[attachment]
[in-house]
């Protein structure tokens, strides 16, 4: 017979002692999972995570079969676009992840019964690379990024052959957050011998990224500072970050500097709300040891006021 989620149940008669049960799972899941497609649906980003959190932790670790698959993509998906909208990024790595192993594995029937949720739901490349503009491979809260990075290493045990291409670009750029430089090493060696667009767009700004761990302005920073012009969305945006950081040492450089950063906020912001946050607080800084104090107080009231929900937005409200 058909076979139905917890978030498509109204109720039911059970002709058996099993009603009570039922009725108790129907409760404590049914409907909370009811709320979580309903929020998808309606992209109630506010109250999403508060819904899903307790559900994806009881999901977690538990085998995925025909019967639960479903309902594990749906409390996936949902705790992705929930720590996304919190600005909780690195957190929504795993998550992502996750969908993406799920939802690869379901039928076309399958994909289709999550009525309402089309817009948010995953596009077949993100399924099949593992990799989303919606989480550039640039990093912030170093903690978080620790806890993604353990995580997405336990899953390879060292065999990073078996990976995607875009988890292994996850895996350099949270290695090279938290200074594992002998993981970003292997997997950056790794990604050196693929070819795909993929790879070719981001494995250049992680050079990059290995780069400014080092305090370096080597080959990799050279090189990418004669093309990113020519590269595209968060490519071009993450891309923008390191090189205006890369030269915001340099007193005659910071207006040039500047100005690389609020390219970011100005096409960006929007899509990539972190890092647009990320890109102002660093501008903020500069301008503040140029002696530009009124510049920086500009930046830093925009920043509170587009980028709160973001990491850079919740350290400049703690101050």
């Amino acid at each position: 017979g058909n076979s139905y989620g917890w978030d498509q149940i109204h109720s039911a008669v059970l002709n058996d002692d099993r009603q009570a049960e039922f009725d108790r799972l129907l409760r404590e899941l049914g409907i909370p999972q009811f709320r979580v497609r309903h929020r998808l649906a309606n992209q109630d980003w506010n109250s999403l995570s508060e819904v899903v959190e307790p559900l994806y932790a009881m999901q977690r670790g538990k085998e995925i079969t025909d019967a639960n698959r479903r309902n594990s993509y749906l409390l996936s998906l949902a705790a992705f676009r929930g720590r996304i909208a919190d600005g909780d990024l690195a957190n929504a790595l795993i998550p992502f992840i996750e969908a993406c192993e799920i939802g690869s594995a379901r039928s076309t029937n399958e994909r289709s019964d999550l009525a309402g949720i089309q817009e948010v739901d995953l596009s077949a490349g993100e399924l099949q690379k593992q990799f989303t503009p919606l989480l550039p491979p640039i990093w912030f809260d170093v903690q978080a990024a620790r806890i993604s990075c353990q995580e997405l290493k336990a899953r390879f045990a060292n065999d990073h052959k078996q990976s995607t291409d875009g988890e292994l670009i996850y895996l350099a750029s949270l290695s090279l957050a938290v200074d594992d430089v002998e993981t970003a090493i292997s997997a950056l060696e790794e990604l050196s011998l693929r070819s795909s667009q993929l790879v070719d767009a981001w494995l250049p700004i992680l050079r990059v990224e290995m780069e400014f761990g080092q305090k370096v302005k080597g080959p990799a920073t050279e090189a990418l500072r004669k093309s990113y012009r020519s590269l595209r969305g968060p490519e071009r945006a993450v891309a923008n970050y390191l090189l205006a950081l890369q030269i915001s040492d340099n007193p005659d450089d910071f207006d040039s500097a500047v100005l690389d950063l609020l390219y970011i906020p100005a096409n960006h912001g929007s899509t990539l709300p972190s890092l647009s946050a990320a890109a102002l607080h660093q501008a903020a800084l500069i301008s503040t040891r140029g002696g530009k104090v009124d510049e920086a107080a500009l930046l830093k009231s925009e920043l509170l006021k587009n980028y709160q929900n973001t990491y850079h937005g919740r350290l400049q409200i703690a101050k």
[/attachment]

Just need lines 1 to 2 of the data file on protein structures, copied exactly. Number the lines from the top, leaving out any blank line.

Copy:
[in-house]
């Protein structure tokens, strides 16, 4: 017979002692999972995570079969676009992840019964690379990024052959957050011998990224500072970050500097709300040891006021 989620149940008669049960799972899941497609649906980003959190932790670790698959993509998906909208990024790595192993594995029937949720739901490349503009491979809260990075290493045990291409670009750029430089090493060696667009767009700004761990302005920073012009969305945006950081040492450089950063906020912001946050607080800084104090107080009231929900937005409200 058909076979139905917890978030498509109204109720039911059970002709058996099993009603009570039922009725108790129907409760404590049914409907909370009811709320979580309903929020998808309606992209109630506010109250999403508060819904899903307790559900994806009881999901977690538990085998995925025909019967639960479903309902594990749906409390996936949902705790992705929930720590996304919190600005909780690195957190929504795993998550992502996750969908993406799920939802690869379901039928076309399958994909289709999550009525309402089309817009948010995953596009077949993100399924099949593992990799989303919606989480550039640039990093912030170093903690978080620790806890993604353990995580997405336990899953390879060292065999990073078996990976995607875009988890292994996850895996350099949270290695090279938290200074594992002998993981970003292997997997950056790794990604050196693929070819795909993929790879070719981001494995250049992680050079990059290995780069400014080092305090370096080597080959990799050279090189990418004669093309990113020519590269595209968060490519071009993450891309923008390191090189205006890369030269915001340099007193005659910071207006040039500047100005690389609020390219970011100005096409960006929007899509990539972190890092647009990320890109102002660093501008903020500069301008503040140029002696530009009124510049920086500009930046830093925009920043509170587009980028709160973001990491850079919740350290400049703690101050």